# Determine rate of convergence for $a_n=b(1-\sqrt{3})^n$, where $b \in \mathbb{R}$

I have to determine the order of the rate of convergence for $$a_n=b(1-\sqrt{3})^n$$, where $$b \in \mathbb{R}$$. The sequence is obviously converging to $$0$$, and I know the order is at least linear, since we have:

$$\frac{\left|a_{n+1}-0\right|}{\left|a_{n}-0\right|} = \left|\frac{b(1-\sqrt{3})^{n+1}}{b(1-\sqrt{3})^{n}}\right| = \left|\frac{(1-\sqrt{3})^{n+1}}{(1-\sqrt{3})^{n}}\right| = |1-\sqrt{3}| < 1$$

and so there is a constant $$c<1$$ and an integer N such that:

$$|a_{n+1}-0| \leq (\sqrt{3}-1) |a_n-0| \quad (n\geq N)$$

and so the rate of convergence is at least linear. But is it superlinear?

I am not sure how to determine this, but here's my try: If it's the case, then there exists a sequence $$\epsilon_n$$ tending to $$0$$ and an integer N such that:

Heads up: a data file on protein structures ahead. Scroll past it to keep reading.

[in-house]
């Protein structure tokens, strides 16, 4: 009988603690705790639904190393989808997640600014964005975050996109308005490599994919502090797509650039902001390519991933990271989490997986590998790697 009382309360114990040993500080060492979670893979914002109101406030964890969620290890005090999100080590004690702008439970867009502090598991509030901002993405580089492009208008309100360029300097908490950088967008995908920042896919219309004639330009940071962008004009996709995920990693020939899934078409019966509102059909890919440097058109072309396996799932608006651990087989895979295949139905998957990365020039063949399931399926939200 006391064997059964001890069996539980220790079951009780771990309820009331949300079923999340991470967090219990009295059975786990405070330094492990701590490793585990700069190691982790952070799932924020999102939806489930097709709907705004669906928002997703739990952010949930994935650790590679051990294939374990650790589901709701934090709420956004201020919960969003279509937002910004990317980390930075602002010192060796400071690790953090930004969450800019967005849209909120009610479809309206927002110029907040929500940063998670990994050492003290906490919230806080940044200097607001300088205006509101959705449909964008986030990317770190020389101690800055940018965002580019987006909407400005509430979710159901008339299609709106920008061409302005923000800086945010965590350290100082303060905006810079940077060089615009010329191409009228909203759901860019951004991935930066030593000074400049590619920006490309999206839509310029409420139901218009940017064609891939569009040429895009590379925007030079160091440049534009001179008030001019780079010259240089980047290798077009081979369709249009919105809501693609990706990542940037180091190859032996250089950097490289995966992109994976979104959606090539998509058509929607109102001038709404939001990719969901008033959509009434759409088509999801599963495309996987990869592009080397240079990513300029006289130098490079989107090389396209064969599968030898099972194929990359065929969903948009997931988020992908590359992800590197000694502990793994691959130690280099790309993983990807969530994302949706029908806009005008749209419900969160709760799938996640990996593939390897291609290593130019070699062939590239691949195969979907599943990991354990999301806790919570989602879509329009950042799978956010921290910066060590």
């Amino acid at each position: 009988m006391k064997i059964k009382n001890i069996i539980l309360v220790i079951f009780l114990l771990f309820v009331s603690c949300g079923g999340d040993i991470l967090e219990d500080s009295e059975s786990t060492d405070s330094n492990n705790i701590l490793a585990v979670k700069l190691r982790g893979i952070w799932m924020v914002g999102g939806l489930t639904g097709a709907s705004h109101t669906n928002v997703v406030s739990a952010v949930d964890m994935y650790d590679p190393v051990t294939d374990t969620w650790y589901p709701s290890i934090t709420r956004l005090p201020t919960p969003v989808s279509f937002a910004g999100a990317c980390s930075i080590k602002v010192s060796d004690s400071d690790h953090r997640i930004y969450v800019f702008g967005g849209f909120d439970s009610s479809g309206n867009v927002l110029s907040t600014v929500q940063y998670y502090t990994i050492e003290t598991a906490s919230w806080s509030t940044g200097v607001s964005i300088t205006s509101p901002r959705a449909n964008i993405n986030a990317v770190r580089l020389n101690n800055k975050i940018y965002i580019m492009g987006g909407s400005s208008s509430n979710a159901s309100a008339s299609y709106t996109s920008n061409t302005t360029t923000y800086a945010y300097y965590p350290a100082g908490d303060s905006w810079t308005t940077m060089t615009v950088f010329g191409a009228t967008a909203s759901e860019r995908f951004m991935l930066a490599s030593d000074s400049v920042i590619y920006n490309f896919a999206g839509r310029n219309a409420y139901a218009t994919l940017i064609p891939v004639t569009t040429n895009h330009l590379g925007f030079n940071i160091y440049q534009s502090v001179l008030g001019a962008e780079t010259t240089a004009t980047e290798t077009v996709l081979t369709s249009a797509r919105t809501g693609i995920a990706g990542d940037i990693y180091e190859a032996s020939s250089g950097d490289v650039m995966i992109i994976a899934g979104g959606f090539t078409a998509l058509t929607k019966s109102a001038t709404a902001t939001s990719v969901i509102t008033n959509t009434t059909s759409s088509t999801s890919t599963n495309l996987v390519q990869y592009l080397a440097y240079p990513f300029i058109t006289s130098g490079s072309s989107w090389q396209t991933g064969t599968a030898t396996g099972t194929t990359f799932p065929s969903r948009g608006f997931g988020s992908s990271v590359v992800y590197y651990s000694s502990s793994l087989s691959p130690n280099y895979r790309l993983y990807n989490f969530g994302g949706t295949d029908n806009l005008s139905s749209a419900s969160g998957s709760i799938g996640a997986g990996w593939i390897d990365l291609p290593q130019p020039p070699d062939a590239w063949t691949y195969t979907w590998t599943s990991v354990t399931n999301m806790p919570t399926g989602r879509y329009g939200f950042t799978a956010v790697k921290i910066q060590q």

$$|a_{n+1}-0| \leq \epsilon_n |a_n-0| \quad (n\geq N)$$

So I think this is false because we know that:

$$\frac{\left|a_{n+1}-0\right|}{\left|a_{n}-0\right|} = |1-\sqrt{3}| \rightarrow |1-\sqrt{3}| \quad \text{for} \quad n \rightarrow \infty$$

which certainly does not converge to $$0$$.

Is this the way to deal with problems like this, and are my thoughts/solution above correct?

If $$\epsilon_n:=a_n-L$$ with $$L:=\lim_{n\to\infty}a_n$$ and constants $$K,\,p>0$$ exist with $$\lim_{n\to\infty}\frac{|\epsilon_{n+1}|}{|\epsilon_n|^p}=K$$, the convergence is superlinear if $$p>1$$ (exercise: prove $$p\ge 1$$), linear if $$p=1$$ and $$K<1$$, and sublinear if $$p=K=1$$. In your case $$p=1,\,K=\sqrt{3}-1$$, so the convergence is linear.
• Okay. So for example, in the case $p=2$, we have $\frac{\left|a_{n+1}-0\right|}{\left|a_{n}-0\right|^2} = \frac{1}{\left|b(1-\sqrt{3})^{n-1}\right|} \rightarrow \infty \quad \text{for} \quad n \rightarrow \infty$, and so it can't be superlinear? Oct 7, 2018 at 20:53
• @Jazzman Yes; at most one $p$ exists satisfying $0<K<\infty$, so since $p=1$ works $p=2$ doesn't.